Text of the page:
My (ex) husband and I are getting divorced and have to figure out who gets custody of our child. Is it better to have mediation or litigation?
Litigation is always an adversarial process, mediation is an alternative that works very well for many families. It is impossible to know which is best for you without knowing you or anything about your circumstances. I suggest you consult with local attorneys who know you or who at least may be able to speak with you on the phone for more information about which approach may be right for you. Some attorneys do both litigation and mediation, so look for those attorneys first. You can find attorneys by searching among the profiles here on Avvo. Good luck!.
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I agree with the previous answer.
However, some states have implemented what's called "collaborative law" which kind of takes the adversarial nature out of the process and allows families to come to resolutions which are best for all parties involved. In Maryland, there's been a lot of success with it. It's similar to mediation but a different approach is taken.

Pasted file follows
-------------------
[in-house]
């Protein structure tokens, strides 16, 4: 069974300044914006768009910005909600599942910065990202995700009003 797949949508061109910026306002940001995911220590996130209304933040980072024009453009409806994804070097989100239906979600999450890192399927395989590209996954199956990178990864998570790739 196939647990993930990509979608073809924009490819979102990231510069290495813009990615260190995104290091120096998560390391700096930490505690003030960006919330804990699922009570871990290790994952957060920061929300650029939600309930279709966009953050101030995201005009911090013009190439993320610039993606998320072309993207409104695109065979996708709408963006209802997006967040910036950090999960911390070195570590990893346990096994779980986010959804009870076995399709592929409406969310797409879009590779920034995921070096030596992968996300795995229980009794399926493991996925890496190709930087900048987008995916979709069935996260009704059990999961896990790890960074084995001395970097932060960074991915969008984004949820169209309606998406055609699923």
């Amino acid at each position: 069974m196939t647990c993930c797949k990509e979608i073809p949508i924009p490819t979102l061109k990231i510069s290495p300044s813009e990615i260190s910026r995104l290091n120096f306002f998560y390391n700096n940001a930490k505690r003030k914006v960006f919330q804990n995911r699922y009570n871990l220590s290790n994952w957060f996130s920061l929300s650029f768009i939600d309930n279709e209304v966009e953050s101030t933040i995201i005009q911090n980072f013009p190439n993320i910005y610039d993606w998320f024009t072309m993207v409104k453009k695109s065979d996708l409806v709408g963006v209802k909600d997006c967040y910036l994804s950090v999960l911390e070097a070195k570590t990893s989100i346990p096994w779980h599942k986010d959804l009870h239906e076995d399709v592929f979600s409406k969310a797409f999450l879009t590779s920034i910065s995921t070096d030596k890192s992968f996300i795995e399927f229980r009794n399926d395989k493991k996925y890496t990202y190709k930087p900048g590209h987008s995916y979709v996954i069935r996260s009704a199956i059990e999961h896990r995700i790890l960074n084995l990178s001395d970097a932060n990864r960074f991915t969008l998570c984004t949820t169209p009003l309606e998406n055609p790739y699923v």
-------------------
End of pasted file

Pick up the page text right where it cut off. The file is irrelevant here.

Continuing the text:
You may want to see if that's something you can explore, especially if you're trying to avoid the headaches that litigation can often bring.
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I agree with both of the above, and merely point out that mediation (if both sides are willing to come to agreement, and the mediator is good) can avoid not only the cost of litigation, particularly if settlement is likely to come at the end of that process, as often happens, but also the litigation process often creates a battle siege mentality that likely will not go away at the end of litigation. At that point, you are still tied to each other through the child, and parents and child will almost certainly suffer going forward. Still, it's a good idea to have a lawyer advising you throughout the mediation so you know your rights, your alternatives, and what an acceptable settlement might look like.
This advice was intended to be general in nature and not to be taken as a legal opinion or legal advice and was not deemed to create an attorney-client relationship